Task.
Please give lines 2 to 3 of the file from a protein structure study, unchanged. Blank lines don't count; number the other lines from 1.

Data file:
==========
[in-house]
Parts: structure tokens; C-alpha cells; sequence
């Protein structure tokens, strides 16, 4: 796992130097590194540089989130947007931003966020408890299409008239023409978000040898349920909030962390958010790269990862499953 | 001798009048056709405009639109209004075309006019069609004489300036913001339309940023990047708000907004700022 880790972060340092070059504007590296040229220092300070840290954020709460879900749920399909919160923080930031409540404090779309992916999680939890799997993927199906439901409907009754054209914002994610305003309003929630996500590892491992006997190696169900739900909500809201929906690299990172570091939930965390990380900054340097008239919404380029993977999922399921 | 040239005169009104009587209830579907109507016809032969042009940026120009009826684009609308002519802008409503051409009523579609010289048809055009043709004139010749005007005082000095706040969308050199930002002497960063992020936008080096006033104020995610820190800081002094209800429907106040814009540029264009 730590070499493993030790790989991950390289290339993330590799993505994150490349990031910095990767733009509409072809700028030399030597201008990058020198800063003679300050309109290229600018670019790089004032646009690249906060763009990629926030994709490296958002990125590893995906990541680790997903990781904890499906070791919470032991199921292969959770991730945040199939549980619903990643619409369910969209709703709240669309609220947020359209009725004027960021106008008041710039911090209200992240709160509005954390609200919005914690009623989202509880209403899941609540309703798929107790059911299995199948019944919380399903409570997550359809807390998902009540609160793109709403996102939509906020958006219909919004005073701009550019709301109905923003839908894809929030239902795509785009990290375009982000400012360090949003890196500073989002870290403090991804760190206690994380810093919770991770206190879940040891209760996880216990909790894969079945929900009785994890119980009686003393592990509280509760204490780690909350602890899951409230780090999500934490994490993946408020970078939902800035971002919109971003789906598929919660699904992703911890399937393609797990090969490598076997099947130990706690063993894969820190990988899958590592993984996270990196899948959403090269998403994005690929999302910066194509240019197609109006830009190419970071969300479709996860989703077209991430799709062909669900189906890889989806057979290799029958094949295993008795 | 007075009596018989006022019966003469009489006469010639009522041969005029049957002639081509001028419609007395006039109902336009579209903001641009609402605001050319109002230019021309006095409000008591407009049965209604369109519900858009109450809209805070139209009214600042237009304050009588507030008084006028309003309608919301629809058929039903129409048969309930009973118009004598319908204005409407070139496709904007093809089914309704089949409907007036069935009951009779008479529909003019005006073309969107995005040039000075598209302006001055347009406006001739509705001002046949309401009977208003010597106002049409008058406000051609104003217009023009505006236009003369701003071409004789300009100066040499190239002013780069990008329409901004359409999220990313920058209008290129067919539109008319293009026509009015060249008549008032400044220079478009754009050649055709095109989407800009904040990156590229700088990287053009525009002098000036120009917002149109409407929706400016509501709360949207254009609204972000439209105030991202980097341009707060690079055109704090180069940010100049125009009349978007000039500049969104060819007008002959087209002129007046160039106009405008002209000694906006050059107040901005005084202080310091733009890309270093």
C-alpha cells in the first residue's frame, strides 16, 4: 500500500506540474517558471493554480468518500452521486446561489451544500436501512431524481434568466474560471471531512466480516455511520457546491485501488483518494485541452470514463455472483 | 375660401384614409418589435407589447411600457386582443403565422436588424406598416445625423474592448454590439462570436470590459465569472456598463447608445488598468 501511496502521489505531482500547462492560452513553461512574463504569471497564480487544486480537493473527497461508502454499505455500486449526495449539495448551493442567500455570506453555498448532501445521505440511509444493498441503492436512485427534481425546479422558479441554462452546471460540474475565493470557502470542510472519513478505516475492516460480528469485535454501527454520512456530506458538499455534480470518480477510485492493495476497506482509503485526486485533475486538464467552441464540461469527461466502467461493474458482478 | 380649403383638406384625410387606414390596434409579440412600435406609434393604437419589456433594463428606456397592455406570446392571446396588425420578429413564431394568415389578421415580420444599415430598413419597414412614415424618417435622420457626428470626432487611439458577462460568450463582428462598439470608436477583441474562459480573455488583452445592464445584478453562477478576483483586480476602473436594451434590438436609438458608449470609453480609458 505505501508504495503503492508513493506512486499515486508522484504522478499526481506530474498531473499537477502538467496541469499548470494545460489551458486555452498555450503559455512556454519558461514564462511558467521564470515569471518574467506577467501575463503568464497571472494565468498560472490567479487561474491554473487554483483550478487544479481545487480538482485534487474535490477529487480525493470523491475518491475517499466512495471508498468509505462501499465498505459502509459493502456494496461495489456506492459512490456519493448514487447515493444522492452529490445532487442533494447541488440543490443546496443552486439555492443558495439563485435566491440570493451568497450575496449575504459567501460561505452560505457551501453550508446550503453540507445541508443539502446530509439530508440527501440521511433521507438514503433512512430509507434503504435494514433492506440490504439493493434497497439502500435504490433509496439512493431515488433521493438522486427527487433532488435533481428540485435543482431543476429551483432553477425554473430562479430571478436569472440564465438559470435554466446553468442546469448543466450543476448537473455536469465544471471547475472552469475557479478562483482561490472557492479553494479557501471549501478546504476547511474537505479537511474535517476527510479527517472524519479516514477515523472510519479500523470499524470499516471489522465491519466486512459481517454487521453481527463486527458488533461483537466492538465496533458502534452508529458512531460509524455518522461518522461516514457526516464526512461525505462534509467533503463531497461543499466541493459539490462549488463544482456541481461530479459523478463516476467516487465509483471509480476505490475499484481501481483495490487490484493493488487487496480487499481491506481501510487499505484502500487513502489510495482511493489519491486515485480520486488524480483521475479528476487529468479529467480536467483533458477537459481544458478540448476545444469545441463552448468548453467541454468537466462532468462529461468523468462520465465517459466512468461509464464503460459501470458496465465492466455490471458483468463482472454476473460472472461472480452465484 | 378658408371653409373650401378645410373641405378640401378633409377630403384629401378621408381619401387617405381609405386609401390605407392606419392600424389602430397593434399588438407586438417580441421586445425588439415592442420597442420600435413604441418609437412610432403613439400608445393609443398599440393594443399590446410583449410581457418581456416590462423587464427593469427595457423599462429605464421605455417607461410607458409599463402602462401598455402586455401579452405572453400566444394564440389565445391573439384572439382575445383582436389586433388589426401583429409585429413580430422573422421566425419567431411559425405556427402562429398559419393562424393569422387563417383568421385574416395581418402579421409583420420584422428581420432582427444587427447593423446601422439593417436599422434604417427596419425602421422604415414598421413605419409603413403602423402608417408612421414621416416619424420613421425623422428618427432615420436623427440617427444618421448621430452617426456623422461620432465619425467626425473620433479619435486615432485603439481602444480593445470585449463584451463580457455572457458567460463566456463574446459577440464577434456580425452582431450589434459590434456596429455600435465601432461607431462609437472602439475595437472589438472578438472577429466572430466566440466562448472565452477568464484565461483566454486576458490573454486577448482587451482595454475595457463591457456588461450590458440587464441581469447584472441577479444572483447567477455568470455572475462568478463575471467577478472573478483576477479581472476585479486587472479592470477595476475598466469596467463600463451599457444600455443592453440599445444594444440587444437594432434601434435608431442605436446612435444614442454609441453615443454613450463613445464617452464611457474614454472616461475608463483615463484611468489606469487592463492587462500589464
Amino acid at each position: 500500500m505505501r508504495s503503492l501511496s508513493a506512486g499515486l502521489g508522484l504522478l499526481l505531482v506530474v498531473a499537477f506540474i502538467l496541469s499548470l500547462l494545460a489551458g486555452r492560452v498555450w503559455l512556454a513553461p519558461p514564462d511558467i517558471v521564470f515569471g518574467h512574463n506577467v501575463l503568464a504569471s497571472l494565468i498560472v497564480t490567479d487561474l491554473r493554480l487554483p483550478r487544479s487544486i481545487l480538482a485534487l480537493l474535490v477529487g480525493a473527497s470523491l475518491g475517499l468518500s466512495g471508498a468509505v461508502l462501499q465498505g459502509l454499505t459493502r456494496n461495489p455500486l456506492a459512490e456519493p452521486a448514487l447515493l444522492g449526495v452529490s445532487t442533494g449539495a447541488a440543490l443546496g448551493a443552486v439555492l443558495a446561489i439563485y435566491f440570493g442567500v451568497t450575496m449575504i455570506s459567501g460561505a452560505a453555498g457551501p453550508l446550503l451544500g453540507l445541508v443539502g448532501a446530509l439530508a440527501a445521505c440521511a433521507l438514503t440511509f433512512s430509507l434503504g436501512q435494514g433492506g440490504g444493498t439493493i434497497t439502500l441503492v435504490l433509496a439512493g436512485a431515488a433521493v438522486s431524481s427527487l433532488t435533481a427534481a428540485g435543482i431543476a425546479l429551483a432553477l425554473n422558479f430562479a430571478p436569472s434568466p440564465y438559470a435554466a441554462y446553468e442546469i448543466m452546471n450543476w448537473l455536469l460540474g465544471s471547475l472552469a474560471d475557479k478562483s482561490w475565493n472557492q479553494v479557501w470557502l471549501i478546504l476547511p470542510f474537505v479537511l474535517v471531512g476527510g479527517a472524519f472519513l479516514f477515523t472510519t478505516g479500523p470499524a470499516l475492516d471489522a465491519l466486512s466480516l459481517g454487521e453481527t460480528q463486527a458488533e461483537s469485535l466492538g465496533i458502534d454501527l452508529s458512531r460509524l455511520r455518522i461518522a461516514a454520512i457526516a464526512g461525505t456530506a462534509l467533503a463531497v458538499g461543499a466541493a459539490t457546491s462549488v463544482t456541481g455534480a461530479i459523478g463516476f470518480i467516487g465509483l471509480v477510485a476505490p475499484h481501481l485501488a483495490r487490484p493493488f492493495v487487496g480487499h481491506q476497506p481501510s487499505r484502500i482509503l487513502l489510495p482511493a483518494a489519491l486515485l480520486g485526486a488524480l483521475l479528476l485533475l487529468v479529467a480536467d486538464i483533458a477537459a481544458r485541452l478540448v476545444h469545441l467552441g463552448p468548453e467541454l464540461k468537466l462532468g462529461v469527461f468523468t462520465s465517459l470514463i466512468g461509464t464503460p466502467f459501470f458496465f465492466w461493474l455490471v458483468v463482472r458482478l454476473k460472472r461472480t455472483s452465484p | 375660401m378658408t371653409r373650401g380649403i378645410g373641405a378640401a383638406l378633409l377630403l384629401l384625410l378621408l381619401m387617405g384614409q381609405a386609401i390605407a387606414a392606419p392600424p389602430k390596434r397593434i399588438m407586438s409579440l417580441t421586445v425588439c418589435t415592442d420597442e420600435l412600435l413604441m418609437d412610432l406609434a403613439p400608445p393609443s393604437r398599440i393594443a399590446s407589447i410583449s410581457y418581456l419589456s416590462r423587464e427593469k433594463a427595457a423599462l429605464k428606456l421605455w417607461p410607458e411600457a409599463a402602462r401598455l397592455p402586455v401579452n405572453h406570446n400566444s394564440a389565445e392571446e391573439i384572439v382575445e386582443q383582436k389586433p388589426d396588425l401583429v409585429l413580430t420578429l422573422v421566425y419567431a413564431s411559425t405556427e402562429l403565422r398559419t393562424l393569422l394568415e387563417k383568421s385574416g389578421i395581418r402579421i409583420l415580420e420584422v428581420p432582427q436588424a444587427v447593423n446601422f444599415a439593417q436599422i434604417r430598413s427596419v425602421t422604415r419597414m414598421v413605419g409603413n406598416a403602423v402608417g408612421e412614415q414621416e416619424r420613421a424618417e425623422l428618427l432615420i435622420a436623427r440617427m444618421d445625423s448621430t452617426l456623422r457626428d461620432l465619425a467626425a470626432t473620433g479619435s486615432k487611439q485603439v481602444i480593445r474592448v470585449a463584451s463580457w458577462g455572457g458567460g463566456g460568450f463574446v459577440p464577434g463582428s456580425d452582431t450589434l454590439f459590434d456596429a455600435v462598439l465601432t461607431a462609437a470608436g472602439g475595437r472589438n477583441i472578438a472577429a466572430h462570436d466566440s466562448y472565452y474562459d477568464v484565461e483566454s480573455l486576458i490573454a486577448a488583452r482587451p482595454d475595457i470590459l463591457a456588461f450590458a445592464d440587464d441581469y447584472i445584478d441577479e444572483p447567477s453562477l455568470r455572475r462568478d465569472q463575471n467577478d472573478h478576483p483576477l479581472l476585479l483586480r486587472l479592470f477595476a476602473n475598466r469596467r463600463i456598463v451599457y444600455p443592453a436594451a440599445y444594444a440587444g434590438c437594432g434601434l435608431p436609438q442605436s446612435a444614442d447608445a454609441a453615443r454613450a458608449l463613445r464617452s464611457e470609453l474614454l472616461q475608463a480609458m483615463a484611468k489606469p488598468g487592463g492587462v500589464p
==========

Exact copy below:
Parts: structure tokens; C-alpha cells; sequence
């Protein structure tokens, strides 16, 4: 796992130097590194540089989130947007931003966020408890299409008239023409978000040898349920909030962390958010790269990862499953 | 001798009048056709405009639109209004075309006019069609004489300036913001339309940023990047708000907004700022 880790972060340092070059504007590296040229220092300070840290954020709460879900749920399909919160923080930031409540404090779309992916999680939890799997993927199906439901409907009754054209914002994610305003309003929630996500590892491992006997190696169900739900909500809201929906690299990172570091939930965390990380900054340097008239919404380029993977999922399921 | 040239005169009104009587209830579907109507016809032969042009940026120009009826684009609308002519802008409503051409009523579609010289048809055009043709004139010749005007005082000095706040969308050199930002002497960063992020936008080096006033104020995610820190800081002094209800429907106040814009540029264009 730590070499493993030790790989991950390289290339993330590799993505994150490349990031910095990767733009509409072809700028030399030597201008990058020198800063003679300050309109290229600018670019790089004032646009690249906060763009990629926030994709490296958002990125590893995906990541680790997903990781904890499906070791919470032991199921292969959770991730945040199939549980619903990643619409369910969209709703709240669309609220947020359209009725004027960021106008008041710039911090209200992240709160509005954390609200919005914690009623989202509880209403899941609540309703798929107790059911299995199948019944919380399903409570997550359809807390998902009540609160793109709403996102939509906020958006219909919004005073701009550019709301109905923003839908894809929030239902795509785009990290375009982000400012360090949003890196500073989002870290403090991804760190206690994380810093919770991770206190879940040891209760996880216990909790894969079945929900009785994890119980009686003393592990509280509760204490780690909350602890899951409230780090999500934490994490993946408020970078939902800035971002919109971003789906598929919660699904992703911890399937393609797990090969490598076997099947130990706690063993894969820190990988899958590592993984996270990196899948959403090269998403994005690929999302910066194509240019197609109006830009190419970071969300479709996860989703077209991430799709062909669900189906890889989806057979290799029958094949295993008795 | 007075009596018989006022019966003469009489006469010639009522041969005029049957002639081509001028419609007395006039109902336009579209903001641009609402605001050319109002230019021309006095409000008591407009049965209604369109519900858009109450809209805070139209009214600042237009304050009588507030008084006028309003309608919301629809058929039903129409048969309930009973118009004598319908204005409407070139496709904007093809089914309704089949409907007036069935009951009779008479529909003019005006073309969107995005040039000075598209302006001055347009406006001739509705001002046949309401009977208003010597106002049409008058406000051609104003217009023009505006236009003369701003071409004789300009100066040499190239002013780069990008329409901004359409999220990313920058209008290129067919539109008319293009026509009015060249008549008032400044220079478009754009050649055709095109989407800009904040990156590229700088990287053009525009002098000036120009917002149109409407929706400016509501709360949207254009609204972000439209105030991202980097341009707060690079055109704090180069940010100049125009009349978007000039500049969104060819007008002959087209002129007046160039106009405008002209000694906006050059107040901005005084202080310091733009890309270093």